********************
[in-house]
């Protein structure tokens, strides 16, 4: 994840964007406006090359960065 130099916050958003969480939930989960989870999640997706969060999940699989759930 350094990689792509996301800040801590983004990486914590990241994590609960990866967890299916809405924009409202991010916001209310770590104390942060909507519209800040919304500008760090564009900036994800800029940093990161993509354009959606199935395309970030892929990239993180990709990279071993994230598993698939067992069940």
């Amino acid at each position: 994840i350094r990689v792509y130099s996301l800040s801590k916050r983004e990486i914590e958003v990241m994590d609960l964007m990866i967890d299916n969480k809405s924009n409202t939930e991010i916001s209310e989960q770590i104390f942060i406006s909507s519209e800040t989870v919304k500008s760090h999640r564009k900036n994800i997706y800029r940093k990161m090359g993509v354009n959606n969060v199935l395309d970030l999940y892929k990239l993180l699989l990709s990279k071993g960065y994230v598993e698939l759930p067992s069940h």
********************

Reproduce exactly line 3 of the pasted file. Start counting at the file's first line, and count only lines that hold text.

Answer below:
């Amino acid at each position: 994840i350094r990689v792509y130099s996301l800040s801590k916050r983004e990486i914590e958003v990241m994590d609960l964007m990866i967890d299916n969480k809405s924009n409202t939930e991010i916001s209310e989960q770590i104390f942060i406006s909507s519209e800040t989870v919304k500008s760090h999640r564009k900036n994800i997706y800029r940093k990161m090359g993509v354009n959606n969060v199935l395309d970030l999940y892929k990239l993180l699989l990709s990279k071993g960065y994230v598993e698939l759930p067992s069940h």